This was apparently done because of market forces; in other words, to ensure competitors did not run away with orders by offering medicines at lower prices.
In a free-market economy, no manufacturer would want to sell his goodies at a loss. The fact that some drug makers went for a smaller hike is a fair indication that the price was enough to make a decent profit. To buttress this argument, one can take a look at the profit margins of the leading pharmaceutical companies.
Cipla was the leading pharma company in India as of July 2022 with a net profit of about Rs 3,000 crore. Divis Labs and Glenmark came second and third with net profits of around Rs 2,900 crore and Rs 2,000 crore, respectively, during the same time period.
Also, a price war ensues only when the selling price is competitive, or when it is above the profit line. This shows that the price fixed by the government is clearly on the higher side. It also calls into question the policy of WPI-linked hikes. In other words, the pricing system appears rigged.
Secondly, as per norms, there is an automatic 10% rise in the rates of non-essential medicines every year. But both in 2022 and 2023, the hike in the rates of essential drugs, including life-saving medicines, was more than the rise in the price of non-essential medicines. So, the very purpose of linking WPI to the price rise – that is to maintain some sort of a limited administered price control – is defeated.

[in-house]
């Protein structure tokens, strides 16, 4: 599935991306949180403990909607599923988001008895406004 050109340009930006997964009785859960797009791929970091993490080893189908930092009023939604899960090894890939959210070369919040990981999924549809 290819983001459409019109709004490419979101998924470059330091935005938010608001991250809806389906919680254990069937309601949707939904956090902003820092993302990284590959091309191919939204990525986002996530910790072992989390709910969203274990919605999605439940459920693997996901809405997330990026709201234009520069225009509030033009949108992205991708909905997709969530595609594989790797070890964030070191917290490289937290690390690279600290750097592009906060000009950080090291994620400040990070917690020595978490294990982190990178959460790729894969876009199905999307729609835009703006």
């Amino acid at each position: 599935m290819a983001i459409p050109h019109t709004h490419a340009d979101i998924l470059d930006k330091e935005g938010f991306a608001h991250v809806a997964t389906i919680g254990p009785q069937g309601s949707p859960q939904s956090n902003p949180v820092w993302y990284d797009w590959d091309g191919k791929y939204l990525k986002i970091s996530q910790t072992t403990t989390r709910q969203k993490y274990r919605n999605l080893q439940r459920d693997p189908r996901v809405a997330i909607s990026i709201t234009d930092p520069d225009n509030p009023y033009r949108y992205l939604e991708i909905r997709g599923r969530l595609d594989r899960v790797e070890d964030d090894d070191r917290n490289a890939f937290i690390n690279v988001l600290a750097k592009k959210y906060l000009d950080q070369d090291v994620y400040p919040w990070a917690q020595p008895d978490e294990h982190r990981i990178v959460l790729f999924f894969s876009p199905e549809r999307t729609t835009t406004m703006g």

Meanwhile, making a startling allegation, UK-based advocacy group Global Justice Now, which is taking on Big Pharma as part of its efforts to promote a more equitable healthcare system, recently said the British government is pressuring India “to adopt rules that would drive up medicine prices”.
Basing its allegation on a “draft chapter” of the UK-India trade negotiations, which it claimed has been leaked, the watchdog claims the British government’s “apparent plan” is to push through “stricter intellectual property rules on India” that would “shore up Big Pharma’s medicine monopolies and drive up the price of cheap generic medicines produced in India”.
“This won’t just harm the global south – a quarter of all medicines used in the NHS (National Health Service of the UK) come from India’s successful generics industry… If agreed, the UK’s demands would threaten the NHS and have a devastating impact on public health across the world,” Global Justice Now posted on its website.
This is no flash-in-the-pan example of foreign intervention in India’s pharma market. During the past decade, multinational pharma giants, eyeing a slot in India’s huge healthcare sector, had reportedly pressured the US to act against the Asian country for stopping local companies from producing new varieties of cheap generic drugs still on-patent.
Among the western drugmakers, Pfizer, Novartis, Roche, and Sanofi had been looking for a share of India’s medicine market at that time.
The cost of essential healthcare spiralling upwards is the worst thing that can happen to a country characterised by grinding poverty, massive economic disparity, and continuous meddling by foreign forces.
The latest turn of events makes one ask a few uncomfortable questions: In an economically unstable country like India, is such a jump in drug prices ethical? Who is actually running the country’s healthcare industry? Is it a clique of pharma companies that has the final say?